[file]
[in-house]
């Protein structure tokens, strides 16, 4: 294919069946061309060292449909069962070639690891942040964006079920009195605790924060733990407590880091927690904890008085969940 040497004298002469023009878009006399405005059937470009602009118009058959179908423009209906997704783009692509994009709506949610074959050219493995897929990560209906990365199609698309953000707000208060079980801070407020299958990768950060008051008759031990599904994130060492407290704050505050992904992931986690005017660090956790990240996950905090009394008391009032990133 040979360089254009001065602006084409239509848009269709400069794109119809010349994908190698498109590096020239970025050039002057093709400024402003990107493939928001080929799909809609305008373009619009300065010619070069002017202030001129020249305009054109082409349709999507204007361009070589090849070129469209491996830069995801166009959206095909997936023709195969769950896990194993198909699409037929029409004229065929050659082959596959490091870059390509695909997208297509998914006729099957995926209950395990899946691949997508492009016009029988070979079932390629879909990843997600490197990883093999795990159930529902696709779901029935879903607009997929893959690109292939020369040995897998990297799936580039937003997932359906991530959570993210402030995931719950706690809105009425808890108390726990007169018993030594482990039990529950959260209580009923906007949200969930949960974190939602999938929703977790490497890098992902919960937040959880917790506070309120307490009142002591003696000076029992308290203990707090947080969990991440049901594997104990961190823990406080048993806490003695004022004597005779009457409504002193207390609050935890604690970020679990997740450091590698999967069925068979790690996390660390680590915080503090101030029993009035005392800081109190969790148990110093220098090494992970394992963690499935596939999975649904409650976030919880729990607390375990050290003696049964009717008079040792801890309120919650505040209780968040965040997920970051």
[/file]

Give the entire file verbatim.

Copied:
[in-house]
């Protein structure tokens, strides 16, 4: 294919069946061309060292449909069962070639690891942040964006079920009195605790924060733990407590880091927690904890008085969940 040497004298002469023009878009006399405005059937470009602009118009058959179908423009209906997704783009692509994009709506949610074959050219493995897929990560209906990365199609698309953000707000208060079980801070407020299958990768950060008051008759031990599904994130060492407290704050505050992904992931986690005017660090956790990240996950905090009394008391009032990133 040979360089254009001065602006084409239509848009269709400069794109119809010349994908190698498109590096020239970025050039002057093709400024402003990107493939928001080929799909809609305008373009619009300065010619070069002017202030001129020249305009054109082409349709999507204007361009070589090849070129469209491996830069995801166009959206095909997936023709195969769950896990194993198909699409037929029409004229065929050659082959596959490091870059390509695909997208297509998914006729099957995926209950395990899946691949997508492009016009029988070979079932390629879909990843997600490197990883093999795990159930529902696709779901029935879903607009997929893959690109292939020369040995897998990297799936580039937003997932359906991530959570993210402030995931719950706690809105009425808890108390726990007169018993030594482990039990529950959260209580009923906007949200969930949960974190939602999938929703977790490497890098992902919960937040959880917790506070309120307490009142002591003696000076029992308290203990707090947080969990991440049901594997104990961190823990406080048993806490003695004022004597005779009457409504002193207390609050935890604690970020679990997740450091590698999967069925068979790690996390660390680590915080503090101030029993009035005392800081109190969790148990110093220098090494992970394992963690499935596939999975649904409650976030919880729990607390375990050290003696049964009717008079040792801890309120919650505040209780968040965040997920970051």